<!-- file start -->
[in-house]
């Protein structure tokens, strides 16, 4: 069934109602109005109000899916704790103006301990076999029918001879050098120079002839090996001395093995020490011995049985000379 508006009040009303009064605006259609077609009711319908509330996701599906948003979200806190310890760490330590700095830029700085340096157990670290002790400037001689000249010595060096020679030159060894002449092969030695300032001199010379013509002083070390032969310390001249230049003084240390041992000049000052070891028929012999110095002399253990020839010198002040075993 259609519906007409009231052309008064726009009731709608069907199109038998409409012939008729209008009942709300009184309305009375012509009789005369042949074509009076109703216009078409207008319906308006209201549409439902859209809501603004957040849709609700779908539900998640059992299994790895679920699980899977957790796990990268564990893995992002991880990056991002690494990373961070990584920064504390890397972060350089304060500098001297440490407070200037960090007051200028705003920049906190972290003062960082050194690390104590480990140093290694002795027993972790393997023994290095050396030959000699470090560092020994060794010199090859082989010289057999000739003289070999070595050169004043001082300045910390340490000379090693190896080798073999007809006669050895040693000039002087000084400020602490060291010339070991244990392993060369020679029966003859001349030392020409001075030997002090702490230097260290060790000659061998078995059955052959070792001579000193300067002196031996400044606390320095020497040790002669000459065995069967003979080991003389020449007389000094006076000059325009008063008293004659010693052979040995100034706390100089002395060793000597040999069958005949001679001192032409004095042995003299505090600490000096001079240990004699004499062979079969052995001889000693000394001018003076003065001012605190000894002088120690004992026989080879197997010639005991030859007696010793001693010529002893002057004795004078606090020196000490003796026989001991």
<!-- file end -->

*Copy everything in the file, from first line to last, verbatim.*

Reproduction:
[in-house]
């Protein structure tokens, strides 16, 4: 069934109602109005109000899916704790103006301990076999029918001879050098120079002839090996001395093995020490011995049985000379 508006009040009303009064605006259609077609009711319908509330996701599906948003979200806190310890760490330590700095830029700085340096157990670290002790400037001689000249010595060096020679030159060894002449092969030695300032001199010379013509002083070390032969310390001249230049003084240390041992000049000052070891028929012999110095002399253990020839010198002040075993 259609519906007409009231052309008064726009009731709608069907199109038998409409012939008729209008009942709300009184309305009375012509009789005369042949074509009076109703216009078409207008319906308006209201549409439902859209809501603004957040849709609700779908539900998640059992299994790895679920699980899977957790796990990268564990893995992002991880990056991002690494990373961070990584920064504390890397972060350089304060500098001297440490407070200037960090007051200028705003920049906190972290003062960082050194690390104590480990140093290694002795027993972790393997023994290095050396030959000699470090560092020994060794010199090859082989010289057999000739003289070999070595050169004043001082300045910390340490000379090693190896080798073999007809006669050895040693000039002087000084400020602490060291010339070991244990392993060369020679029966003859001349030392020409001075030997002090702490230097260290060790000659061998078995059955052959070792001579000193300067002196031996400044606390320095020497040790002669000459065995069967003979080991003389020449007389000094006076000059325009008063008293004659010693052979040995100034706390100089002395060793000597040999069958005949001679001192032409004095042995003299505090600490000096001079240990004699004499062979079969052995001889000693000394001018003076003065001012605190000894002088120690004992026989080879197997010639005991030859007696010793001693010529002893002057004795004078606090020196000490003796026989001991």